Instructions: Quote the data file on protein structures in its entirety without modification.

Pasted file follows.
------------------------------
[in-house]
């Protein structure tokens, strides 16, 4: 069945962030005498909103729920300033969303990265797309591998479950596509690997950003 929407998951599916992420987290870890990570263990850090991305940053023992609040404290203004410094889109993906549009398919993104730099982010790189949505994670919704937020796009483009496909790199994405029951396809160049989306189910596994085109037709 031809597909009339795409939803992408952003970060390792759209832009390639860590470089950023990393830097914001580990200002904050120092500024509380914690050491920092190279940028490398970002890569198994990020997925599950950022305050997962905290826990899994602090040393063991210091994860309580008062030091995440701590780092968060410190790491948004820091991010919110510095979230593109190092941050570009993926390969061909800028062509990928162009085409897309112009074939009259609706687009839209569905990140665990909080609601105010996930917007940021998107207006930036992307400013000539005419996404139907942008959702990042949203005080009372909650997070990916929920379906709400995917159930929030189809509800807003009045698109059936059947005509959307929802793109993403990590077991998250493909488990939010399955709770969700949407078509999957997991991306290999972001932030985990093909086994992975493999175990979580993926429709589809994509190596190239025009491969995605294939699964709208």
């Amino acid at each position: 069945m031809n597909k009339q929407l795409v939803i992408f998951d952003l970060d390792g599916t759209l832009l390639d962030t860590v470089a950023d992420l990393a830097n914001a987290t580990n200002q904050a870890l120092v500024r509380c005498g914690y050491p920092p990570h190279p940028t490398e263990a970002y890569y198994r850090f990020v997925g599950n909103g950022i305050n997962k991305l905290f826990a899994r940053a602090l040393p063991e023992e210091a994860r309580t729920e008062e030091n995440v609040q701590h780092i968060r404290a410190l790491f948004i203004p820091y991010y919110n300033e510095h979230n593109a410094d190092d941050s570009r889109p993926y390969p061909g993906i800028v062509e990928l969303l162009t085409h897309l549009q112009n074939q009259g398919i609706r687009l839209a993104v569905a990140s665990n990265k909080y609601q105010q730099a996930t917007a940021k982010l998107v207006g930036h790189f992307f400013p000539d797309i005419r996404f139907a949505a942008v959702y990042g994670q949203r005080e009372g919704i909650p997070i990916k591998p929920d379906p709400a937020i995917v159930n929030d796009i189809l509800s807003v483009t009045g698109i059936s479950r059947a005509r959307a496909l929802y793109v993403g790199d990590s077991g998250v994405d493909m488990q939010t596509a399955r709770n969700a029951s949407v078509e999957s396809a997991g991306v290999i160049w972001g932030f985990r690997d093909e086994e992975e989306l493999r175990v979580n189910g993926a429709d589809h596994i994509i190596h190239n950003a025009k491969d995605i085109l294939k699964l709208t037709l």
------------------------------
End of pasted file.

[in-house]
């Protein structure tokens, strides 16, 4: 069945962030005498909103729920300033969303990265797309591998479950596509690997950003 929407998951599916992420987290870890990570263990850090991305940053023992609040404290203004410094889109993906549009398919993104730099982010790189949505994670919704937020796009483009496909790199994405029951396809160049989306189910596994085109037709 031809597909009339795409939803992408952003970060390792759209832009390639860590470089950023990393830097914001580990200002904050120092500024509380914690050491920092190279940028490398970002890569198994990020997925599950950022305050997962905290826990899994602090040393063991210091994860309580008062030091995440701590780092968060410190790491948004820091991010919110510095979230593109190092941050570009993926390969061909800028062509990928162009085409897309112009074939009259609706687009839209569905990140665990909080609601105010996930917007940021998107207006930036992307400013000539005419996404139907942008959702990042949203005080009372909650997070990916929920379906709400995917159930929030189809509800807003009045698109059936059947005509959307929802793109993403990590077991998250493909488990939010399955709770969700949407078509999957997991991306290999972001932030985990093909086994992975493999175990979580993926429709589809994509190596190239025009491969995605294939699964709208």
């Amino acid at each position: 069945m031809n597909k009339q929407l795409v939803i992408f998951d952003l970060d390792g599916t759209l832009l390639d962030t860590v470089a950023d992420l990393a830097n914001a987290t580990n200002q904050a870890l120092v500024r509380c005498g914690y050491p920092p990570h190279p940028t490398e263990a970002y890569y198994r850090f990020v997925g599950n909103g950022i305050n997962k991305l905290f826990a899994r940053a602090l040393p063991e023992e210091a994860r309580t729920e008062e030091n995440v609040q701590h780092i968060r404290a410190l790491f948004i203004p820091y991010y919110n300033e510095h979230n593109a410094d190092d941050s570009r889109p993926y390969p061909g993906i800028v062509e990928l969303l162009t085409h897309l549009q112009n074939q009259g398919i609706r687009l839209a993104v569905a990140s665990n990265k909080y609601q105010q730099a996930t917007a940021k982010l998107v207006g930036h790189f992307f400013p000539d797309i005419r996404f139907a949505a942008v959702y990042g994670q949203r005080e009372g919704i909650p997070i990916k591998p929920d379906p709400a937020i995917v159930n929030d796009i189809l509800s807003v483009t009045g698109i059936s479950r059947a005509r959307a496909l929802y793109v993403g790199d990590s077991g998250v994405d493909m488990q939010t596509a399955r709770n969700a029951s949407v078509e999957s396809a997991g991306v290999i160049w972001g932030f985990r690997d093909e086994e992975e989306l493999r175990v979580n189910g993926a429709d589809h596994i994509i190596h190239n950003a025009k491969d995605i085109l294939k699964l709208t037709l």